The law describes employees who hand in their resignation (notice) without properly thinking through the consequences as having resigned in the ‘heat of the moment’. Like managers who fire employees on the spot, the law does allow a cooling off period to a degree.
Advice for Withdrawing a Resignation
If you have walked out of the office after a heated exchange with your boss and are now regretting it then the chances of keeping your job will depend on which of the following categories you fall into.
1. If you left saying nothing then you may face a disciplinary sanction for leaving during working hours but you employer is not entitled to consider you as having resigned.
2. If you said something as you left then what you said will have a bearing…
(a) If you said something ambiguous or unclear as you flounced out of the office such as, ” That’s it, I am off”. Then your words may not constitute a resignation at all.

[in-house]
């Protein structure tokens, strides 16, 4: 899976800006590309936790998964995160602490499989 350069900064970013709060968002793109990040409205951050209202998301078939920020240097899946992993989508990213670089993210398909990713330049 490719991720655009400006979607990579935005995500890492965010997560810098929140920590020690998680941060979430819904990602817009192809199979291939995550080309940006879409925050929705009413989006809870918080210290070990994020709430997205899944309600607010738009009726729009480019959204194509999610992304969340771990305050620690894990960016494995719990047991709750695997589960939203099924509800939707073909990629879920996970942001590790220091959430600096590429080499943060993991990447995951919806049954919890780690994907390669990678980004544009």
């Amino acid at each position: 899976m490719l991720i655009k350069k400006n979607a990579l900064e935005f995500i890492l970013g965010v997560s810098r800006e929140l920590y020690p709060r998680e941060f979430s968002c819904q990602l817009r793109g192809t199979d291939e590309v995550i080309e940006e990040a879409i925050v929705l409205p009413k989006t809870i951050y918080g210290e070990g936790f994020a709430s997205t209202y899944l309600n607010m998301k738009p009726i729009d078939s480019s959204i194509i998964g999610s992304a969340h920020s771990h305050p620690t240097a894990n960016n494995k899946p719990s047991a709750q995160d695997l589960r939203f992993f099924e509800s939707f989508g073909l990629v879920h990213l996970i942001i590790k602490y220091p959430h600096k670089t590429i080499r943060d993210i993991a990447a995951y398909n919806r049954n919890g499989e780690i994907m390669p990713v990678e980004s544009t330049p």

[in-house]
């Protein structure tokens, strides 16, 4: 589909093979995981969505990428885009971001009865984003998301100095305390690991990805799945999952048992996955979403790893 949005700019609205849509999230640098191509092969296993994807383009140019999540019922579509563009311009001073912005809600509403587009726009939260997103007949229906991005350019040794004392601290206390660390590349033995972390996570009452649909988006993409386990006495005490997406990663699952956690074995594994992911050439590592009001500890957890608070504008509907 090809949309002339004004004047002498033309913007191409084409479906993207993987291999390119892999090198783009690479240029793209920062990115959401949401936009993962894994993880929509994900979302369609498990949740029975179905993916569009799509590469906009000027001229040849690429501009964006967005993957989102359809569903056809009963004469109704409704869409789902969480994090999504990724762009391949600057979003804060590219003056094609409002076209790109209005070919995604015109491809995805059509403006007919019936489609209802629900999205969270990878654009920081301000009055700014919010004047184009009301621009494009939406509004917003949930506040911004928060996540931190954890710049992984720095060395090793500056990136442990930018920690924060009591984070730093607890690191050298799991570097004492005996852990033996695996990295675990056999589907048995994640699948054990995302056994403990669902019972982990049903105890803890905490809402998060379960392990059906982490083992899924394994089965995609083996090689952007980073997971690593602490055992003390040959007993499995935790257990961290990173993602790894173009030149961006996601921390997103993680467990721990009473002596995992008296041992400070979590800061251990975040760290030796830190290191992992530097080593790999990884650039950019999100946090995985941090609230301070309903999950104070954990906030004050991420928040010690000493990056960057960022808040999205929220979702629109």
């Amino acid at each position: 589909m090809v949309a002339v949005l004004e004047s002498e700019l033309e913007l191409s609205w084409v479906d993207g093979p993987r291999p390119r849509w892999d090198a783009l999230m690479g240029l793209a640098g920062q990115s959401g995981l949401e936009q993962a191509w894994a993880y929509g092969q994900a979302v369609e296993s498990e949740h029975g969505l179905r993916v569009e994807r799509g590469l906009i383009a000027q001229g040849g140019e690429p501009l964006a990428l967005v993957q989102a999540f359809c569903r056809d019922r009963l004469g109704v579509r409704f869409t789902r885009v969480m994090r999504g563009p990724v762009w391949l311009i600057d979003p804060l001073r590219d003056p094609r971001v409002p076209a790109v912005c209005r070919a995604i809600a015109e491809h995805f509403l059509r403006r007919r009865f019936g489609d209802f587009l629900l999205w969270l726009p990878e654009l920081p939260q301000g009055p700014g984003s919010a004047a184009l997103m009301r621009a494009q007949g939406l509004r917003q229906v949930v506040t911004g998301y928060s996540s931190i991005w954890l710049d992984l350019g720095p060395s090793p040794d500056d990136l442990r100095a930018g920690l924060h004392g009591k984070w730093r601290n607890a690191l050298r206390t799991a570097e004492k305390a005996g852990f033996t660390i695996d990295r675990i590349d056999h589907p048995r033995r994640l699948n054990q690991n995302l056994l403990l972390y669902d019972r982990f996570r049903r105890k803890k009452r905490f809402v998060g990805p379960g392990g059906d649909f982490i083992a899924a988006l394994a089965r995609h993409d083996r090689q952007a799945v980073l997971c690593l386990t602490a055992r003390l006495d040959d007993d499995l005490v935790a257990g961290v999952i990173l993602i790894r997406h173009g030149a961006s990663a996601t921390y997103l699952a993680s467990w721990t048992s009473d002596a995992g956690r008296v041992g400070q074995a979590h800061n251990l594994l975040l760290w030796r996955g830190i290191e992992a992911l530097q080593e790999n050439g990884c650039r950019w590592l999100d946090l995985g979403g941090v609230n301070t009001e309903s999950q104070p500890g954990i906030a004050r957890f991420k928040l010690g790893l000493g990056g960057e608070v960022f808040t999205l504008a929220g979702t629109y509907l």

(b) If, however, your words were unambiguous then your employer may be entitled to take them at face value. For example, if you leave saying, “That’s it, I quit!” An employer may be entitled consider that you have resigned. You may still have a chance to withdraw your resignation.
If you fall into category (b) above then your employer should still allow you a cooling off period. In the case of Kwik-Fit (GB) v Lineham  ICR 183 it was held that an employee would be allowed to retract the resignation if the words spoken were in anger or if the intellectual capability of the employee is in question. An employer who refuses to allow a reasonable retraction would have effectively dismissed you. In such circumstances you could bring a case for unfair dismissal.
If you have resigned in the heat of the moment and your employer is refusing to allow you to withdraw your resignation we may be able to help you. Call our legal helpline for free, no obligation advice on [phonenumber].